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The Magic of Reading

Help second-graders develop a ­lifelong love of the printed word

STAIR volunteer Kevin Hurley tutors at Eastport Community Center.
       When did you learn to read?
       That lifelong magic happens very young, at five or six. Young as it is, seven may be too late. The high school dropout rate for kids who haven’t learned to read at grade level by the third grade is 40 percent higher than for those who do.
That’s why Linda Barbour, executive director of Start the Adventure in Reading, and Anne Arundel County site coordinators Joanne Ward and Kit Gibson organize 150 volunteer tutors who devote a couple after-school hours each week to reading and playing word games with second graders.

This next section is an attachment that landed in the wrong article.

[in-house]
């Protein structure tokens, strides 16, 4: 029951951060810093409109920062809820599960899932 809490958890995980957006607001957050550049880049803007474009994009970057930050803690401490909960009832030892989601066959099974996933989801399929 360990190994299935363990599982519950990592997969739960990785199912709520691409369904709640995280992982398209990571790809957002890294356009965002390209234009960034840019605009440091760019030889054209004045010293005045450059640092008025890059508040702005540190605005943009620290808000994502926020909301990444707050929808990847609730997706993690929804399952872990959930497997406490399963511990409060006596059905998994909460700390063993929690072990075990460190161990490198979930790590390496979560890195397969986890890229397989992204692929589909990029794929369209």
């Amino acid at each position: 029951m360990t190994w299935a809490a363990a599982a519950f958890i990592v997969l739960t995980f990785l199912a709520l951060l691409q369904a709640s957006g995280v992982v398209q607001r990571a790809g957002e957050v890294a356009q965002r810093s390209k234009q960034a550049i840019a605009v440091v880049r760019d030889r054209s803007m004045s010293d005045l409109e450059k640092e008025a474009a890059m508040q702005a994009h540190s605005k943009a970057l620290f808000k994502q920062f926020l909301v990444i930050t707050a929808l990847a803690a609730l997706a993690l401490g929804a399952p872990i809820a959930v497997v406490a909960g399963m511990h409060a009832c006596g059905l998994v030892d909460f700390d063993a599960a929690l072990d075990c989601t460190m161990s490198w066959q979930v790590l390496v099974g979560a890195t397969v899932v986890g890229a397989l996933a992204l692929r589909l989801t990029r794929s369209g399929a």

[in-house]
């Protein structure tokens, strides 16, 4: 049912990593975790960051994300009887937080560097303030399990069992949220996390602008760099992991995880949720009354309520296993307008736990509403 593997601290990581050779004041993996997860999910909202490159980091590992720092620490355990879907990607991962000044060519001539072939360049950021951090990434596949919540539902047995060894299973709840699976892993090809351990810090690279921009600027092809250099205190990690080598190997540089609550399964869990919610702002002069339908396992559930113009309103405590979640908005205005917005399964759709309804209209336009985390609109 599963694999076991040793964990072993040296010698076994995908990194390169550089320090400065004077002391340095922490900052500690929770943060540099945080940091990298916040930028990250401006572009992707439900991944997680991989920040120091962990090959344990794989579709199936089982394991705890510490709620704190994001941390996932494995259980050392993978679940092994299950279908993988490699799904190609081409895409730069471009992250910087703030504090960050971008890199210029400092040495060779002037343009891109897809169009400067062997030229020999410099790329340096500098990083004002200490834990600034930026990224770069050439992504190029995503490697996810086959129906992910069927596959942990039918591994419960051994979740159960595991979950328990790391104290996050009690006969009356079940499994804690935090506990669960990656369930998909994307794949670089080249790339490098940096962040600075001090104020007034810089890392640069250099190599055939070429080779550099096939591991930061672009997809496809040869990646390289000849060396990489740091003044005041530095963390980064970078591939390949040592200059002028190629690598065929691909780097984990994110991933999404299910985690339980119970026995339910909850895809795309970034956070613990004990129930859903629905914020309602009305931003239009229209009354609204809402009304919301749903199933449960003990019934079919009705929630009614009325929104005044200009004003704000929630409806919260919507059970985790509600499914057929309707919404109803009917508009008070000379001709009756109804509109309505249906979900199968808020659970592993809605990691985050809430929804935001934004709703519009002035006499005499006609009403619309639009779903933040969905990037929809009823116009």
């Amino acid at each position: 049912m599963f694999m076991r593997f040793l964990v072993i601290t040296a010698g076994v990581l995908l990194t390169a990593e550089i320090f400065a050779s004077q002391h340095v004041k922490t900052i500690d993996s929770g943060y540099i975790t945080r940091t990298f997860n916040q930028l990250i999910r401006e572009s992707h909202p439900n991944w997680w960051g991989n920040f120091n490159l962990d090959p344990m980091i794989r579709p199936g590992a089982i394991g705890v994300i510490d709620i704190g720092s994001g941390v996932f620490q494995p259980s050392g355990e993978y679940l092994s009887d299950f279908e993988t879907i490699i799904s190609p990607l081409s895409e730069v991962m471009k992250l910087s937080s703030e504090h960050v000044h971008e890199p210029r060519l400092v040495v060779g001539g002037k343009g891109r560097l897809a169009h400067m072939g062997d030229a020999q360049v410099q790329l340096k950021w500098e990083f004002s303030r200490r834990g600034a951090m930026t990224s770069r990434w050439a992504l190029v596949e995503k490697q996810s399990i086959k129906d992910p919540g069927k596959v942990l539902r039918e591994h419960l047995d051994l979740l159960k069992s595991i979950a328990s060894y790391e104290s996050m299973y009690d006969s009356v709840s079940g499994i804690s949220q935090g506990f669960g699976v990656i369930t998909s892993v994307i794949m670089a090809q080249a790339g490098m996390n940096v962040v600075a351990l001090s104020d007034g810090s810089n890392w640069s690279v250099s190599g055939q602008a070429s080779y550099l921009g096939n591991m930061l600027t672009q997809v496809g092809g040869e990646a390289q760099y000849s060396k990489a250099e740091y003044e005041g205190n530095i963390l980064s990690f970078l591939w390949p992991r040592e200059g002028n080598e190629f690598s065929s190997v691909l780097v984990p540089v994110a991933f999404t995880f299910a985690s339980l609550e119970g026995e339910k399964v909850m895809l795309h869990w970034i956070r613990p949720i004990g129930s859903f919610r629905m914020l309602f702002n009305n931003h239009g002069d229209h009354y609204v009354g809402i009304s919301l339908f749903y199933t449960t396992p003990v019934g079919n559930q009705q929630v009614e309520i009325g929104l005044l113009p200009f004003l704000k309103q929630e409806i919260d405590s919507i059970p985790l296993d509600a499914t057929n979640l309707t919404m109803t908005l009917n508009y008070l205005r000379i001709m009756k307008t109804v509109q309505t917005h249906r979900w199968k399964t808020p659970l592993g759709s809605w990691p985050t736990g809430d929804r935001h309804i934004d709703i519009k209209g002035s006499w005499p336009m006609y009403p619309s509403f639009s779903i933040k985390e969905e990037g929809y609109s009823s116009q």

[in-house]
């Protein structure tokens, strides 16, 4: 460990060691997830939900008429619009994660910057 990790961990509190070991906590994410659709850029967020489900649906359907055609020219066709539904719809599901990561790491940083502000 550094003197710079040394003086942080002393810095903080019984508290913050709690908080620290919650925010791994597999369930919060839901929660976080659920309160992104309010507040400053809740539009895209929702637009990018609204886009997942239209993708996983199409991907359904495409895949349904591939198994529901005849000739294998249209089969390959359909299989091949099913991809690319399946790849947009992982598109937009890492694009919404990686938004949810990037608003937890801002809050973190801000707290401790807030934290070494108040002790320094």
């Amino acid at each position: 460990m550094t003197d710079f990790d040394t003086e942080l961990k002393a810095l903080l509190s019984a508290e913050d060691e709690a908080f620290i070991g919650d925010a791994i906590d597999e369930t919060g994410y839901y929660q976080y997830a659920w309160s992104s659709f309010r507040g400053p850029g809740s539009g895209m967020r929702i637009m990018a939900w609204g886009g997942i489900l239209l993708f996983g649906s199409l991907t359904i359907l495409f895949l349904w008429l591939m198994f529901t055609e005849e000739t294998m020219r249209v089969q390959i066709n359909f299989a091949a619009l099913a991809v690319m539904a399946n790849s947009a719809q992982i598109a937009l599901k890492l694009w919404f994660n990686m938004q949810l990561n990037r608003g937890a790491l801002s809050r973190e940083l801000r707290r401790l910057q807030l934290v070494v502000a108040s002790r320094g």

STAIR provides healthy snacks for the children and lesson plans and materials for the volunteers. There are also celebrations throughout the year, and children get books and workbooks to keep at home. Last year, first-graders through middle-schoolers joined a one-week summer theater camp with the Robinwood Community Center. They read a play a day, worked on the camp newsletter and banners and finally performed for parents.
       This year, 10 schools in Annapolis and Anne Arundel County have STAIR programs involving 74 children, with more schools on the waiting list. More volunteers — plus money — can make that happen.
      You don’t need to be a teacher to volunteer with the program. You do need to love children and reading.
     “A lot of children would really benefit from that exposure to people who love reading.
      “In the first and second grades, you learn to read,” Barbour says. After that, you read to learn.”
       Lend a hand. This year’s program begins in February. Volunteer or donate at